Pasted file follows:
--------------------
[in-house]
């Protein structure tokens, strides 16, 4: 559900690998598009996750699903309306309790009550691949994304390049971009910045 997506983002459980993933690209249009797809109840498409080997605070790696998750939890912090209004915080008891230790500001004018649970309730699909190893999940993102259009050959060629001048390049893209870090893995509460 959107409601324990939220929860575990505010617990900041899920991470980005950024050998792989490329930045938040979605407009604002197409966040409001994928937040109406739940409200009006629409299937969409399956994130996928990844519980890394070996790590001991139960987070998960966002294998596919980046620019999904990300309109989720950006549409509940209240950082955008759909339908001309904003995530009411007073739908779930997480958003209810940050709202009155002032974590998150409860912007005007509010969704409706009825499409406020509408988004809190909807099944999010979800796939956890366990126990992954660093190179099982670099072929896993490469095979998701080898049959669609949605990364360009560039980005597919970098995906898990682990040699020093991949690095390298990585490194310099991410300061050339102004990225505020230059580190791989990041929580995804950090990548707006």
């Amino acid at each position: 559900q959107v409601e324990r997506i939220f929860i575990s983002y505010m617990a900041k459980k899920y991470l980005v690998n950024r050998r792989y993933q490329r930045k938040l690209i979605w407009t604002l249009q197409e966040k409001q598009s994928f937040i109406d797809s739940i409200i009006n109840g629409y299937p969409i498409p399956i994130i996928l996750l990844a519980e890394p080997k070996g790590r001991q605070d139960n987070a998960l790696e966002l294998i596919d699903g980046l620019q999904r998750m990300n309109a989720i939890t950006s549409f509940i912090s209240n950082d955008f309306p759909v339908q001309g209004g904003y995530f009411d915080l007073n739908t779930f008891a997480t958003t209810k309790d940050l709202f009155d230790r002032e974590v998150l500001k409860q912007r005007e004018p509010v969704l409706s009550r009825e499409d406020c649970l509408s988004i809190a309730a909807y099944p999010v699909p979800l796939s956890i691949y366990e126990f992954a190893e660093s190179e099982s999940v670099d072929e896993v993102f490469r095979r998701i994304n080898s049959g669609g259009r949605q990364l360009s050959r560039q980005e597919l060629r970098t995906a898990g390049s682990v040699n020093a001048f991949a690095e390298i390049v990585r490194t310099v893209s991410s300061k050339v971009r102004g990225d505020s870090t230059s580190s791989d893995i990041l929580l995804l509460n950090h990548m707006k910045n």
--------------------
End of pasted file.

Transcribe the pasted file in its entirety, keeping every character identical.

[in-house]
């Protein structure tokens, strides 16, 4: 559900690998598009996750699903309306309790009550691949994304390049971009910045 997506983002459980993933690209249009797809109840498409080997605070790696998750939890912090209004915080008891230790500001004018649970309730699909190893999940993102259009050959060629001048390049893209870090893995509460 959107409601324990939220929860575990505010617990900041899920991470980005950024050998792989490329930045938040979605407009604002197409966040409001994928937040109406739940409200009006629409299937969409399956994130996928990844519980890394070996790590001991139960987070998960966002294998596919980046620019999904990300309109989720950006549409509940209240950082955008759909339908001309904003995530009411007073739908779930997480958003209810940050709202009155002032974590998150409860912007005007509010969704409706009825499409406020509408988004809190909807099944999010979800796939956890366990126990992954660093190179099982670099072929896993490469095979998701080898049959669609949605990364360009560039980005597919970098995906898990682990040699020093991949690095390298990585490194310099991410300061050339102004990225505020230059580190791989990041929580995804950090990548707006």
């Amino acid at each position: 559900q959107v409601e324990r997506i939220f929860i575990s983002y505010m617990a900041k459980k899920y991470l980005v690998n950024r050998r792989y993933q490329r930045k938040l690209i979605w407009t604002l249009q197409e966040k409001q598009s994928f937040i109406d797809s739940i409200i009006n109840g629409y299937p969409i498409p399956i994130i996928l996750l990844a519980e890394p080997k070996g790590r001991q605070d139960n987070a998960l790696e966002l294998i596919d699903g980046l620019q999904r998750m990300n309109a989720i939890t950006s549409f509940i912090s209240n950082d955008f309306p759909v339908q001309g209004g904003y995530f009411d915080l007073n739908t779930f008891a997480t958003t209810k309790d940050l709202f009155d230790r002032e974590v998150l500001k409860q912007r005007e004018p509010v969704l409706s009550r009825e499409d406020c649970l509408s988004i809190a309730a909807y099944p999010v699909p979800l796939s956890i691949y366990e126990f992954a190893e660093s190179e099982s999940v670099d072929e896993v993102f490469r095979r998701i994304n080898s049959g669609g259009r949605q990364l360009s050959r560039q980005e597919l060629r970098t995906a898990g390049s682990v040699n020093a001048f991949a690095e390298i390049v990585r490194t310099v893209s991410s300061k050339v971009r102004g990225d505020s870090t230059s580190s791989d893995i990041l929580l995804l509460n950090h990548m707006k910045n």